Nighttime Urination and Sleep Apnea
Tracy R. Nasca
Nocturia (nighttime urination) is so prevalent in sleep apnea patients it has become a screening tool as significant as snoring. A research study showed that over 84% of patients with sleep apnea reported frequent nighttime urination while 82% acknowledged snoring.
How many bathroom trips do you make during the night? It’s considered normal for one to be awakened once or twice during the night to urinate, but many patients with untreated sleep apnea report as many as 6 or more nightly trips. Often, people assume this disruption of sleep and having a small bladder causes treks to the bathroom.
"Sleep researchers know that nocturia is a sign of sleep apnea," says Mary Umlauf, Ph.D., associate professor of nursing at UAB and lead investigator of the research study. "However, because the underlying mechanisms linking sleep apnea and nocturia had not been studied before, people with nocturia were more likely to report the problem to their gynecologist or urologist, not a sleep clinician. Doctors most often attribute nocturia to aging in women or to prostate problems in men."
The study states that “nocturia can be defined as awakening from sleep to voluntarily urinate. It differs from enuresis or bed-wetting, where the person does not arouse from sleep, but the bladder empties anyway. Until recently, nocturia was thought to be caused by a full bladder, but it is also a symptom of obstructive sleep apnea. What actually causes nocturia is still being investigated. Some researchers believe that one event per night is within normal limits; two or more events per night may be associated with sleep deprivation.”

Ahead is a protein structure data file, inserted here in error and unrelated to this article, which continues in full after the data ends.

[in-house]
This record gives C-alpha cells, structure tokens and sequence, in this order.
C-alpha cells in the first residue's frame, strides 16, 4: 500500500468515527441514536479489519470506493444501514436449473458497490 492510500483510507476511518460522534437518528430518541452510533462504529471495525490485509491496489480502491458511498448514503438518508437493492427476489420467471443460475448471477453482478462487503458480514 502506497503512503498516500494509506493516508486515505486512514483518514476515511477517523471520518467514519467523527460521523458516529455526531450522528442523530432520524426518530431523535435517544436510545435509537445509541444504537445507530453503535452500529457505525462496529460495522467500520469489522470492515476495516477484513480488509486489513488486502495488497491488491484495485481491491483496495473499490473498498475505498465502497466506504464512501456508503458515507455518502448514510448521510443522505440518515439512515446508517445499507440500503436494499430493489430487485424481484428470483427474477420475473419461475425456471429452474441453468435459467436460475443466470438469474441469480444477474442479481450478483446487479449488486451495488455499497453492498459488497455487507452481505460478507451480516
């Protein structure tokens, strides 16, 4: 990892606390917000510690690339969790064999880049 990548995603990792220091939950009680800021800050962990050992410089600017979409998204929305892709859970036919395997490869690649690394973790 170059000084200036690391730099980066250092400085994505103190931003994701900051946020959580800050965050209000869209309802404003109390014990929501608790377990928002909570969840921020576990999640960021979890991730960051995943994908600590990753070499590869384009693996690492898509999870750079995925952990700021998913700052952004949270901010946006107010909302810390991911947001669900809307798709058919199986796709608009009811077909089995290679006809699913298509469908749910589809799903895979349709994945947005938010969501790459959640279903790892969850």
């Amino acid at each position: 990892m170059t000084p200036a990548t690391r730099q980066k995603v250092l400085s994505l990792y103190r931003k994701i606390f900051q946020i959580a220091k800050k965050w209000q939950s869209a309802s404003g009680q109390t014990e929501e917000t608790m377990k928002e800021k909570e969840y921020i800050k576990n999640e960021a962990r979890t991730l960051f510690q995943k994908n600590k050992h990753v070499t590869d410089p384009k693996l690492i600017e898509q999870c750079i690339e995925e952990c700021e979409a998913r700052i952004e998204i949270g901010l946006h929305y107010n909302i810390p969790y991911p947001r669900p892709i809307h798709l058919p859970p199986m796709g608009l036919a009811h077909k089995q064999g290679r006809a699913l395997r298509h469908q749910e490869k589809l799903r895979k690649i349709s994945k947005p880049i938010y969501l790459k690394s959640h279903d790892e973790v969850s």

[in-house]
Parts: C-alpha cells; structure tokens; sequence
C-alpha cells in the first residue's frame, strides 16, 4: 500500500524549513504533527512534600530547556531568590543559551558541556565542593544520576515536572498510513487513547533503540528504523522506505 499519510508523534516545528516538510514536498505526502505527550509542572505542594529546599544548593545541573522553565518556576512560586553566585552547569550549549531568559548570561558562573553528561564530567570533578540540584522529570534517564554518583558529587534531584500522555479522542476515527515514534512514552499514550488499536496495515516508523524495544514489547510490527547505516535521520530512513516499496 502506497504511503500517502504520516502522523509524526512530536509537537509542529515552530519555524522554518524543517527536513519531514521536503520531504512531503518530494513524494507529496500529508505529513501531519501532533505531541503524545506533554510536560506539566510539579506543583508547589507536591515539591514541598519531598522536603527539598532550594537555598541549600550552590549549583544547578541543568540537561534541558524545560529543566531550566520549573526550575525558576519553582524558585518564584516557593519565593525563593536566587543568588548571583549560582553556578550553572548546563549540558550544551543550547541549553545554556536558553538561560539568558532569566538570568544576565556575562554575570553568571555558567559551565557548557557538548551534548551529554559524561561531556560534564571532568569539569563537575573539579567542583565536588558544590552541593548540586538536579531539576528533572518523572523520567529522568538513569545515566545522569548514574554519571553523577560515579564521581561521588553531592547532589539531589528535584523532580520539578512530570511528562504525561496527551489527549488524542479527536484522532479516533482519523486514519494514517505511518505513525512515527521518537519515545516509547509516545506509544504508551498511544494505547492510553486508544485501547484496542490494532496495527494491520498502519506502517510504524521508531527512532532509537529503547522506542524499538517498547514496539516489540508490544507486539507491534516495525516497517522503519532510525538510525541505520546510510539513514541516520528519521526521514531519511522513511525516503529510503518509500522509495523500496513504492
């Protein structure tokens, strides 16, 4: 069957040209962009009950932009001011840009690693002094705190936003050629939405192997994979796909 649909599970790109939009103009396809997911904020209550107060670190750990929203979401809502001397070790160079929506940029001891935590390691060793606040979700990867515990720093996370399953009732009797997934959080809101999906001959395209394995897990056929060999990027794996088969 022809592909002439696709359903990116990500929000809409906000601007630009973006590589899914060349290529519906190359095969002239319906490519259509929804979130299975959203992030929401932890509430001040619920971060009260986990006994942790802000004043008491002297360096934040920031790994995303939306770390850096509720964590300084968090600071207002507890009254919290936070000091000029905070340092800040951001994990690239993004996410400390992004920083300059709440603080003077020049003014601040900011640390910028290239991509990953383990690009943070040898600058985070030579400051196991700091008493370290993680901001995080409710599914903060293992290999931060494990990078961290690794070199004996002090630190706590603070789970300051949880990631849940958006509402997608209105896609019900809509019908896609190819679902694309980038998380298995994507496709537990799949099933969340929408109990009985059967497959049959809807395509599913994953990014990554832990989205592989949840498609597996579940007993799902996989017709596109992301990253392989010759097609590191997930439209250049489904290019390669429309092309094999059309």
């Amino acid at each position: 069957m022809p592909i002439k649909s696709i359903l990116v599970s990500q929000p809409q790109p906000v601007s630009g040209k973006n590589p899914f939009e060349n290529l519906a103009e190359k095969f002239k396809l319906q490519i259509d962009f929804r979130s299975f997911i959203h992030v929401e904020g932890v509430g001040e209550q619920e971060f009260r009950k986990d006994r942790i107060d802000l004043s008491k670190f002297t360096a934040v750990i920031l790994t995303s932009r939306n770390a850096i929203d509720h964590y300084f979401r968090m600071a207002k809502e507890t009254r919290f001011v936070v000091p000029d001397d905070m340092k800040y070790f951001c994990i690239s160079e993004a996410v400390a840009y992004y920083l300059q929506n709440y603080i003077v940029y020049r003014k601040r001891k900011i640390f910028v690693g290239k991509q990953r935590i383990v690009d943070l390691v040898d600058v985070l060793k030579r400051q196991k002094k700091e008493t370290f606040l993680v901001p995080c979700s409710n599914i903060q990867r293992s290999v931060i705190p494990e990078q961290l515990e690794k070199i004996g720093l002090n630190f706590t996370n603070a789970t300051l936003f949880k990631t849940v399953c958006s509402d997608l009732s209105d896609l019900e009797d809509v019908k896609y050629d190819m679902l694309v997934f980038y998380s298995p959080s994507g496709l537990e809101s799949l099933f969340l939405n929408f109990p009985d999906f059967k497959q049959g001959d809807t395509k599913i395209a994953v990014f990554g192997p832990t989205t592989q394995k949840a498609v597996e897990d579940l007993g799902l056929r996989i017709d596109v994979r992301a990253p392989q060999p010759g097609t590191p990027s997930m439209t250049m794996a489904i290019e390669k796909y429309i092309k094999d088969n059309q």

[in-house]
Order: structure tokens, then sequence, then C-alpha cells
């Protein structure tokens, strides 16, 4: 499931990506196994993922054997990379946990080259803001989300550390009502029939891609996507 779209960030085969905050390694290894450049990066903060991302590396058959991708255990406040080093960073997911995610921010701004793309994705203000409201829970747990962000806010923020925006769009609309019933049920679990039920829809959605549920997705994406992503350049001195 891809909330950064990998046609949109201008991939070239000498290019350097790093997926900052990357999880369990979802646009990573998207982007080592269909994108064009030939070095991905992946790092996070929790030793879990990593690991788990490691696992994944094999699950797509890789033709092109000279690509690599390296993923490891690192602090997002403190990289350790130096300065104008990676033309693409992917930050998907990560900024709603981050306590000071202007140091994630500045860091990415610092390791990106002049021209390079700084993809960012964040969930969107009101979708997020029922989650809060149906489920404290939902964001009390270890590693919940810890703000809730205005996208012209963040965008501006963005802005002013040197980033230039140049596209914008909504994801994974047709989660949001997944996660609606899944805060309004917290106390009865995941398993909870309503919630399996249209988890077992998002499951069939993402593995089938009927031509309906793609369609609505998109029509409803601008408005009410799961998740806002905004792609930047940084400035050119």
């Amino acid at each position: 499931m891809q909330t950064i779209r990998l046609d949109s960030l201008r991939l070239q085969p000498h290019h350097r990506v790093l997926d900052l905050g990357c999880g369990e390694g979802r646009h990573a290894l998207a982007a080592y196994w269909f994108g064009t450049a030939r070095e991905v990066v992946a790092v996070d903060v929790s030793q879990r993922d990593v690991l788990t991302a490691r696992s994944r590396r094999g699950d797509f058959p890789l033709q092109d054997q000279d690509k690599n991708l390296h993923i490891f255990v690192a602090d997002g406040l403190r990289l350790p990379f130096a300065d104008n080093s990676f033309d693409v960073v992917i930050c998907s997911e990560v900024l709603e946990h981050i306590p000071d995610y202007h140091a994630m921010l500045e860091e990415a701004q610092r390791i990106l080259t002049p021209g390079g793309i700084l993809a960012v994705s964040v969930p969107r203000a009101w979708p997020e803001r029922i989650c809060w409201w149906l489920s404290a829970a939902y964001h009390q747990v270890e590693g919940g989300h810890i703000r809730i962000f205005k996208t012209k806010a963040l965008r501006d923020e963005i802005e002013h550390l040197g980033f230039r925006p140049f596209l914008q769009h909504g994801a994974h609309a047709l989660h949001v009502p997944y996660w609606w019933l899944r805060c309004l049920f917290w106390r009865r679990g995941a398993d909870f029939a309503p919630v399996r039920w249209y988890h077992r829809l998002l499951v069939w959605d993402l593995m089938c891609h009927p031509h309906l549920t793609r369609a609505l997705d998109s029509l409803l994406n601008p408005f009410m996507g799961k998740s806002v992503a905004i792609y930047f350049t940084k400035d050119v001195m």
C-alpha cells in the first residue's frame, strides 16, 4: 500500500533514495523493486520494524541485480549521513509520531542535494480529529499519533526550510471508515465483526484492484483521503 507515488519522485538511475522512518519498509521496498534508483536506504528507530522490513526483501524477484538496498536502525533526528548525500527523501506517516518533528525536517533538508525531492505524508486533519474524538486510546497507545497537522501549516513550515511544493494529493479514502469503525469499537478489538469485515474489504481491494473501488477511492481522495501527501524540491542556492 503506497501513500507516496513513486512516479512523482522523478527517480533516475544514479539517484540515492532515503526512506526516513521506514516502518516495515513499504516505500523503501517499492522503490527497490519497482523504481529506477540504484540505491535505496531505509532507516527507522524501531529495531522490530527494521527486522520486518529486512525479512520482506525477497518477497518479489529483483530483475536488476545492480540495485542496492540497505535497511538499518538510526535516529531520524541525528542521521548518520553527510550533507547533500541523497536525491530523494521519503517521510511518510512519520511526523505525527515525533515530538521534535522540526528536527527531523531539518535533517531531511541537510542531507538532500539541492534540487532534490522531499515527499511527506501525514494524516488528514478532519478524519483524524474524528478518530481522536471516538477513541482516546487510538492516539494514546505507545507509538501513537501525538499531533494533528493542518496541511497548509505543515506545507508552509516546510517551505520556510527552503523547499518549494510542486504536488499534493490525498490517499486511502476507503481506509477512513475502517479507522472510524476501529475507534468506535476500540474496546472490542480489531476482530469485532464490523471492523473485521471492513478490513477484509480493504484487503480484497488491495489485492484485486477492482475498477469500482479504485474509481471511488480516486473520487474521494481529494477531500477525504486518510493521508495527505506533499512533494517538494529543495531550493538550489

How does apnea cause nocturia? Umlauf explains that during episodes of sleep apnea, the soft structures in the throat relax and close off the airway, setting into motion a chain of physiological events. "Oxygen decreases, carbon dioxide increases, the blood become more acidic, the heart rate drops and blood vessels in the lung constrict," says Umlauf. "The body is alerted that something is very wrong. The sleeper must wake enough to reopen the airway. By this time, the heart is racing and experiences a false signal of fluid overload. The heart excretes a hormone-like protein that tells the body to get rid of sodium and water, resulting in nocturia."
The good news is that many people who have nocturia due to their untreated sleep apnea find that it totally resolves once they become cpap compliant. We are aware that the ravages of sleep apnea can and do cause a higher risk of heart problems and stroke. These present serious incentives for patients to strive for successful use of cpap. Nocturia is yet another motivation to become therapy compliant to achieve apnea free, quality, restorative sleep. There are other medical reasons to experience nocturia, so if you suffer with frequent nighttime urination, please discuss with your medical team.
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